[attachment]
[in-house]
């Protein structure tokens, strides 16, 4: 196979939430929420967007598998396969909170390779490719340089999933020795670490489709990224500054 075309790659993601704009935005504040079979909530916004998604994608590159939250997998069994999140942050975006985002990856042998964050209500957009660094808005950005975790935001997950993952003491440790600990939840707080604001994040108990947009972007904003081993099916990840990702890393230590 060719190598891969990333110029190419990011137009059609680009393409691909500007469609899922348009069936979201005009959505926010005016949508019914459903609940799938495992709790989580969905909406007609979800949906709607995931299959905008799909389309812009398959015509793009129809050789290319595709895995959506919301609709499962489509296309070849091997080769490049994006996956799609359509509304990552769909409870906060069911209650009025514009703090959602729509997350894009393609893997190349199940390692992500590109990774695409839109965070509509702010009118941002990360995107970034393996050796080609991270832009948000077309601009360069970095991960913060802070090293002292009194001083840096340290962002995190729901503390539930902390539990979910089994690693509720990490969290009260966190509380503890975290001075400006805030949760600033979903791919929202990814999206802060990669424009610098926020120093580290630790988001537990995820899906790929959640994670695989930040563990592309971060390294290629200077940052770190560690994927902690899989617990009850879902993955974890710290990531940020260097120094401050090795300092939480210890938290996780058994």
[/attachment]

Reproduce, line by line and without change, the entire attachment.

[in-house]
């Protein structure tokens, strides 16, 4: 196979939430929420967007598998396969909170390779490719340089999933020795670490489709990224500054 075309790659993601704009935005504040079979909530916004998604994608590159939250997998069994999140942050975006985002990856042998964050209500957009660094808005950005975790935001997950993952003491440790600990939840707080604001994040108990947009972007904003081993099916990840990702890393230590 060719190598891969990333110029190419990011137009059609680009393409691909500007469609899922348009069936979201005009959505926010005016949508019914459903609940799938495992709790989580969905909406007609979800949906709607995931299959905008799909389309812009398959015509793009129809050789290319595709895995959506919301609709499962489509296309070849091997080769490049994006996956799609359509509304990552769909409870906060069911209650009025514009703090959602729509997350894009393609893997190349199940390692992500590109990774695409839109965070509509702010009118941002990360995107970034393996050796080609991270832009948000077309601009360069970095991960913060802070090293002292009194001083840096340290962002995190729901503390539930902390539990979910089994690693509720990490969290009260966190509380503890975290001075400006805030949760600033979903791919929202990814999206802060990669424009610098926020120093580290630790988001537990995820899906790929959640994670695989930040563990592309971060390294290629200077940052770190560690994927902690899989617990009850879902993955974890710290990531940020260097120094401050090795300092939480210890938290996780058994």